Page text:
Herpes simplex dating

From that point on, I disclosed my virus to any potential date like it wasn’t a big deal, because it’s not.

I would offer to answer questions, but refused to allow anyone to shame me or make me feel less than because I have herpes.

It was in this moment that I took complete ownership of herpes, and suddenly felt empowered by this guy’s ignorance. But, I was the one with the virus and I was the one with the knowledge.

I used that to take back the power in this situation.

One person nervously insisted he tested negative for the HSV-2 antibody and promised to send me his testing history.

Another accidentally texted me when she meant to text a friend to say “how sorry she felt” for me and how “devastated” she would be if she were in my place.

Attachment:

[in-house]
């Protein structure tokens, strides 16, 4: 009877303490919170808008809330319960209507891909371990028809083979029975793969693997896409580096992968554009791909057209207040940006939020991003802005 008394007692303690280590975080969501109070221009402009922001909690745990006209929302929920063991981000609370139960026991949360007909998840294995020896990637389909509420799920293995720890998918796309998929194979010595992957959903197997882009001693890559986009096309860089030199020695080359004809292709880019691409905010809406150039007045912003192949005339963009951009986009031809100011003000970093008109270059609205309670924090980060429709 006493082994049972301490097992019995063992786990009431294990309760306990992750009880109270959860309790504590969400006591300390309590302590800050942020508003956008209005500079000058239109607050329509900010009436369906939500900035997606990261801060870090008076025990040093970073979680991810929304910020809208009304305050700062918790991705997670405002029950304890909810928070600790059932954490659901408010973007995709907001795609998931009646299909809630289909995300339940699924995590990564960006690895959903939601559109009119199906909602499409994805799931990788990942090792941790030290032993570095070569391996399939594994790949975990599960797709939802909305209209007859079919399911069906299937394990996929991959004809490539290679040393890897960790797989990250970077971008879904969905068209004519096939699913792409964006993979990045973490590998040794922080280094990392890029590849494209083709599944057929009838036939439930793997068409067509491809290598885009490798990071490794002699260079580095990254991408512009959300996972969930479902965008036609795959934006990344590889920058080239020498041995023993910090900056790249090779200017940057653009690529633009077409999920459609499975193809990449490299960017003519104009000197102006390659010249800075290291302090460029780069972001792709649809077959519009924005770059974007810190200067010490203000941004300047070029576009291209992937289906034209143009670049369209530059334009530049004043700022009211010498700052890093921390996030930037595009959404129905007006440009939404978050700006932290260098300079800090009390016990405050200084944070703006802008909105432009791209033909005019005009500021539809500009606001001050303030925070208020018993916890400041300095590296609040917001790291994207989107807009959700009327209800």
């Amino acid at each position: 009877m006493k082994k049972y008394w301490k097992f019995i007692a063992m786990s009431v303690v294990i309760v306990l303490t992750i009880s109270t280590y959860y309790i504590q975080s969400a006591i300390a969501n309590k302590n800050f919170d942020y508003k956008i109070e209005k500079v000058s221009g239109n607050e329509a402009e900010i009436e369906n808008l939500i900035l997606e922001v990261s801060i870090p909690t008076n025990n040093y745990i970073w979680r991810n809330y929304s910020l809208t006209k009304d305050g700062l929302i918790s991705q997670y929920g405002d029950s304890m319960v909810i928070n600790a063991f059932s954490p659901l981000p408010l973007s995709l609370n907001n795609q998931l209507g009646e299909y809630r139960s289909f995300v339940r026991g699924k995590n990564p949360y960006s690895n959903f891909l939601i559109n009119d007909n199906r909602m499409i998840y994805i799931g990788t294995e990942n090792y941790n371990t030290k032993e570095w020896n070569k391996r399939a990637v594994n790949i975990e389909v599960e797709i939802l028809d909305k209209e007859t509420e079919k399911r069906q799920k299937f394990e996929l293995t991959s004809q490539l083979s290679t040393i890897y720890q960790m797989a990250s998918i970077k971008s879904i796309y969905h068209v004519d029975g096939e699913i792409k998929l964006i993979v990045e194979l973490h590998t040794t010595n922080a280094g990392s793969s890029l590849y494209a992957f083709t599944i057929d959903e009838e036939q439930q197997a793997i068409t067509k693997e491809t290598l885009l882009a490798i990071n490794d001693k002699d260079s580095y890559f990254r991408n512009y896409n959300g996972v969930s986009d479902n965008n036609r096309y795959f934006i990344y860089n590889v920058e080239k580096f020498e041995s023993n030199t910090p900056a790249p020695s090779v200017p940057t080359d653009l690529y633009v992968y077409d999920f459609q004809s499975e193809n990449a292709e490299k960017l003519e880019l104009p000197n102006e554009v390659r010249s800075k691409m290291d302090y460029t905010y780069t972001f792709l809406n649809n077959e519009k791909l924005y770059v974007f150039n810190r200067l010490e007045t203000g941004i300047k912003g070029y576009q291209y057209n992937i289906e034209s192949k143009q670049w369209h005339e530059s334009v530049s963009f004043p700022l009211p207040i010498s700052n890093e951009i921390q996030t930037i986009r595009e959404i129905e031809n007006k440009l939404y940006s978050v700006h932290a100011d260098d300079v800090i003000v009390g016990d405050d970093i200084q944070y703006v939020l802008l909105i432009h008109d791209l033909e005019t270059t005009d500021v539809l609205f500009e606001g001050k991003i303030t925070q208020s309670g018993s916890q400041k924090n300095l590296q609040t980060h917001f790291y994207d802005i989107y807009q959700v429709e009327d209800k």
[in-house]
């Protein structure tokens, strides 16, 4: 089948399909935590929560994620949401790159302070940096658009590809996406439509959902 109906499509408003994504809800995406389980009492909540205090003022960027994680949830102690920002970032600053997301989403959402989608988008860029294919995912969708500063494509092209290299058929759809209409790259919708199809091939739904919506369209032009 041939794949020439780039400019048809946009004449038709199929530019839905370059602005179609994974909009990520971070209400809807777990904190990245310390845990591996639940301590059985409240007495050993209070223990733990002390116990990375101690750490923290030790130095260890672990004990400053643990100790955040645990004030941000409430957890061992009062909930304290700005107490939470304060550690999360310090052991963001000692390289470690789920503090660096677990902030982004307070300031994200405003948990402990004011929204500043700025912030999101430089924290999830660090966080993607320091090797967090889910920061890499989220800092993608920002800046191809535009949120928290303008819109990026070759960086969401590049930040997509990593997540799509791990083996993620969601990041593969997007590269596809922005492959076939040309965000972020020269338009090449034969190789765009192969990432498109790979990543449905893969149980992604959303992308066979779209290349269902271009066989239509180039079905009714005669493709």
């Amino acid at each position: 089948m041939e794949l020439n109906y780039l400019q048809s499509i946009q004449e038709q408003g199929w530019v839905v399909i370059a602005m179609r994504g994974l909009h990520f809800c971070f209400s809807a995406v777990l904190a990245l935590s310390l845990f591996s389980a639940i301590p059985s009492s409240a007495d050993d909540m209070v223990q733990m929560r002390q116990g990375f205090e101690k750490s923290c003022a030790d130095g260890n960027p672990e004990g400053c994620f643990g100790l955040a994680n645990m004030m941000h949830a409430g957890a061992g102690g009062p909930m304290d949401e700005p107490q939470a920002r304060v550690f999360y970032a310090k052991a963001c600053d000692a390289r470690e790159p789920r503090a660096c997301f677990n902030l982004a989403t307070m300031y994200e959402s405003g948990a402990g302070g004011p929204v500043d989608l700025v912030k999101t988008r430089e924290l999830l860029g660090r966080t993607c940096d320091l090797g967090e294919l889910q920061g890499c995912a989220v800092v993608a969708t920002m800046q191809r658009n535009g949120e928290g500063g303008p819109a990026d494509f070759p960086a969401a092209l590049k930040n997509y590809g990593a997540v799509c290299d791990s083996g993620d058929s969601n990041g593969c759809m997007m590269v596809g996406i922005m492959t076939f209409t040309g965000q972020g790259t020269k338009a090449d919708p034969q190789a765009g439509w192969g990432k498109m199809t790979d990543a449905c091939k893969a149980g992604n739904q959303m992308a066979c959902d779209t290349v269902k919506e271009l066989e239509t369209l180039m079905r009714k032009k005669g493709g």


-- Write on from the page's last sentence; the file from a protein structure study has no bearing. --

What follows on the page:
I now work full time as a director at the National Coalition of STD Directors. I have counseled friends when they’ve come to me with news of their herpes diagnosis.

I have sat with patients after a herpes diagnosis, giving them the pep talk I would end up wishing I had received.

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And like one-in-five sexually active people, I contracted genital herpes.

My experience with stigma continued as I made a point to inform partners of my diagnosis.

I wasn’t looking for anyone to blame, I just wanted to be responsible and respectful of my partners.

In the years that followed, I got so bold as to include my status in my online dating profile.

I had men and women message me just to say, “Thank you for being honest,” or, “It’s so awesome to see you standing up to the stigma of having an STD,” or even, “I have herpes, too!

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